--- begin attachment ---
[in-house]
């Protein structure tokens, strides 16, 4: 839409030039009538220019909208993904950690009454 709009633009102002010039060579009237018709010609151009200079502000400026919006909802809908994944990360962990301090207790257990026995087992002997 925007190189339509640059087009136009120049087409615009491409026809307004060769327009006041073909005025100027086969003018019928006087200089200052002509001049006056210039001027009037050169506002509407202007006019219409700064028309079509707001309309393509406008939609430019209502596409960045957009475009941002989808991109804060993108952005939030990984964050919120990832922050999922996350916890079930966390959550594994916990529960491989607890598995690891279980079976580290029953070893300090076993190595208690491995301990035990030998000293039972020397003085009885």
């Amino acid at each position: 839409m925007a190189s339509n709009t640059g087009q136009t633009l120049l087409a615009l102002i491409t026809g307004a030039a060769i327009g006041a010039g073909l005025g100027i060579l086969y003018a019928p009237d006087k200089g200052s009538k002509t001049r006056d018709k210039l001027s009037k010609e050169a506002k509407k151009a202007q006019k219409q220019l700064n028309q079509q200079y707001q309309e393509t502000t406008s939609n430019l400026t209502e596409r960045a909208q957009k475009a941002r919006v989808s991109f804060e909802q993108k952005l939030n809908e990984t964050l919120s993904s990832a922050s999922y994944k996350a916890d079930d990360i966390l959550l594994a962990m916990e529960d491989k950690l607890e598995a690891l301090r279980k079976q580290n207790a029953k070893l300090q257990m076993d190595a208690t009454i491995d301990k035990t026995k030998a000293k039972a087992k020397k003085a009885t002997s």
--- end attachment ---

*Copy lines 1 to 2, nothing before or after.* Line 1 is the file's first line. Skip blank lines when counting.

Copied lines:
[in-house]
């Protein structure tokens, strides 16, 4: 839409030039009538220019909208993904950690009454 709009633009102002010039060579009237018709010609151009200079502000400026919006909802809908994944990360962990301090207790257990026995087992002997 925007190189339509640059087009136009120049087409615009491409026809307004060769327009006041073909005025100027086969003018019928006087200089200052002509001049006056210039001027009037050169506002509407202007006019219409700064028309079509707001309309393509406008939609430019209502596409960045957009475009941002989808991109804060993108952005939030990984964050919120990832922050999922996350916890079930966390959550594994916990529960491989607890598995690891279980079976580290029953070893300090076993190595208690491995301990035990030998000293039972020397003085009885």